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Top Ten Metrics for BPM Projects (part 2)

Executives always want to know the metrics for a BPM project, and so they should.  But what metrics are important and for what reason?  Part 1 of this blog discussed the purpose of metrics (to make decisions and take action) and 5 key metrics for Getting Started with a BPM Project and for Analysis.  This blog completed the topics with 5 more metrics.

Take this 1 minute survey first to tell me about your projects and metrics. I will send you the results.

Analysis Phase Metrics

Metric 6: Root cause metrics.  There are many techniques to determine root cause, such as Cause and Effect Diagram, Five Why’s, and Causal Loop Analysis.  Once you have used these qualitative tools, determine what quantitative data will further your analysis.  The most obvious data gathering tools are the Check Sheet and Pareto Analysis,  run charts and others. Again, it is up to the team to select where to gather the quantitative data.

Metric 7:  Flow metrics show where the bottlenecks in the process are.  To find the bottlenecks, gather data such as a time line showing the process time and wait time within steps and the wait time between steps. Look at piled up inventory–real supplies, in process product or tasks in queue.  If the process can remove or reduce the bottlenecks the flow will be smoother and faster with greater throughput.

Metric 8 – Input metrics/ Supplier metrics capture data about inputs to the process, either before the process begins or from outside suppliers or customers at steps within the process.  Often a process receives ‘defects’ or “incomplete and inaccurate information” when it accepts supplies or information into the process that are not complete and accurate.  Then the process has to do some rework to get them complete and accurate.  So gather quantitative data at the input point to find out how much data is missing, in what categories, and the cost and time of the rework necessary.  If the process fixes this problem at the source it reduces cycle time and increases quality, which will impact later steps positively. In one example, the Legal department took three weeks to approve the new sales contracts.  The BPM team found out that 35% of the new contracts had missing information; once the process was improved and got complete information upfront, the legal approval time dropped to less than one week.

Ongoing Monitoring and Continuous Improvement Metrics 

The purpose of these metrics is to track how the process is performing once the improvements or new design have been implemented.  Operators in the process use this data to make real time decisions about the process, such as getting additional resources or stopping the process if needed.  The Process Owner uses this data to say we need to study this sub process, and find out what is happening and take corrective action.  The Process Owner could compare this data to competitive data to see if there is a need for change.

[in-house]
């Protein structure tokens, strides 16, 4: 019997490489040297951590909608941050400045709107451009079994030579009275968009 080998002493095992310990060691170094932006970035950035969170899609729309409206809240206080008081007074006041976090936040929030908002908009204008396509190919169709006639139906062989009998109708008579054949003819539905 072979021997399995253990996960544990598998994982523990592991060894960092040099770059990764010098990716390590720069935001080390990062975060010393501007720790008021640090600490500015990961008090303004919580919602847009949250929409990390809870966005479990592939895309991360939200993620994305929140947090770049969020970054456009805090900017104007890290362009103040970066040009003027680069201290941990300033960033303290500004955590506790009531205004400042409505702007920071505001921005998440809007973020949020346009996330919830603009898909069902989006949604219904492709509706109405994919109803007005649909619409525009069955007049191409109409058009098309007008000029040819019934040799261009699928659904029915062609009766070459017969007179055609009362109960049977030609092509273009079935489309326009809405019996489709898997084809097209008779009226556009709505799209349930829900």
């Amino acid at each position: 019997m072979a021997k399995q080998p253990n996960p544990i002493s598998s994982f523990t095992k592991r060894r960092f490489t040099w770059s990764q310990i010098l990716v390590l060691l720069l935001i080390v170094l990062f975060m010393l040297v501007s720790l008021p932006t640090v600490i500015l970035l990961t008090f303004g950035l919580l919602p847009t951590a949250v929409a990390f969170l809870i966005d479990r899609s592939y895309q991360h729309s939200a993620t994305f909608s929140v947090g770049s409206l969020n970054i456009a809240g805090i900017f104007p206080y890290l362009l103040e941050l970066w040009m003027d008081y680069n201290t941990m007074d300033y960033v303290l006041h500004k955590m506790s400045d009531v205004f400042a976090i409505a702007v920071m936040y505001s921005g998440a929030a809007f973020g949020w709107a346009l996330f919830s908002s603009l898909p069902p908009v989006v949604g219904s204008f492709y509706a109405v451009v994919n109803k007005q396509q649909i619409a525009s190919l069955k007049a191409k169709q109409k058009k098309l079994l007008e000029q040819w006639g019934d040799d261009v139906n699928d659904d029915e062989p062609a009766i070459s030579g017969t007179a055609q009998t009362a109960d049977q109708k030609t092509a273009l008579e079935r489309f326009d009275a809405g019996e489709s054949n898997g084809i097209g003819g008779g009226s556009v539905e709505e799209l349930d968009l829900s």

Metric  9: Leading Indicators are measures at some early step or gateway in the process which show the early health of the process.  The leading indicator gives a signal that the process is on track toward the necessary output or not.  The leading indicator enables the employee or manager to monitor the process early and intervene to make adjustments as needed.  For example, if an order of 100 items was put into production at 10am and was scheduled for completion by 4PM, a leading indicator could be completion rate per hour.  If it was 1PM and there were only 10 items complete, and 50 should have been completed by that time, it would be time to take action.

Metric 10: Output metrics are metrics that measure the output.  This is the most general measure of the health of the process.  It could be a throughput number, a profitability number, a productivity rate, a quality rate, or others.

The Top Three Metrics

Which are the top three?  I will cheat a bit, and say here are the top three for the process improvement effort, and then choose three others for the Ongoing Metrics.

The top three for the BPM effort are

  1. Baseline Metrics
  2. Customer Metrics
  3. Improvement Targeted Metrics

Baseline metrics let the team know where the process is today; customer metrics provide the voice of the customer; improvement targeted metrics provide data that are relevant to the goals.  Of course these could be several, so again it’s kind of a hedge, but it is the right focus.

The top three for the Ongoing Metrics are leading indicators, output metrics, and again Customer Metrics.  You can’t ever forget the customer.  Of course you could also change what leading indicators and output metrics needed to be tracked, depending on process and Process Owner goals. 

Want to learn more about how to use key metrics and 3 other required techniques?  Register for my online course:  Analyzing and Optimizing BPM Processes (March 12 and 13). 

Don’t forget to take this 1 minute survey to tell me about your projects and metrics. I will send you the results overall.

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1 comment to Top Ten Metrics for BPM Projects (part 2)

  • Great post about the subject.

    Business process metrics are not only essential for improvement initiatives, but they are key in day to day operations measurement. This applies to small manufacturers and Fortune 250 companies alike. The biggest challenge with defining business metrics and KPIs relative to most businesses, is how to find a benchmark that is truly comparable. Even harder to define and measure are KPIs for knowledge work and overhead groups. Any helpful starting point or template can jump start the effort. An example of metrics for corporate finance processes can be found here:

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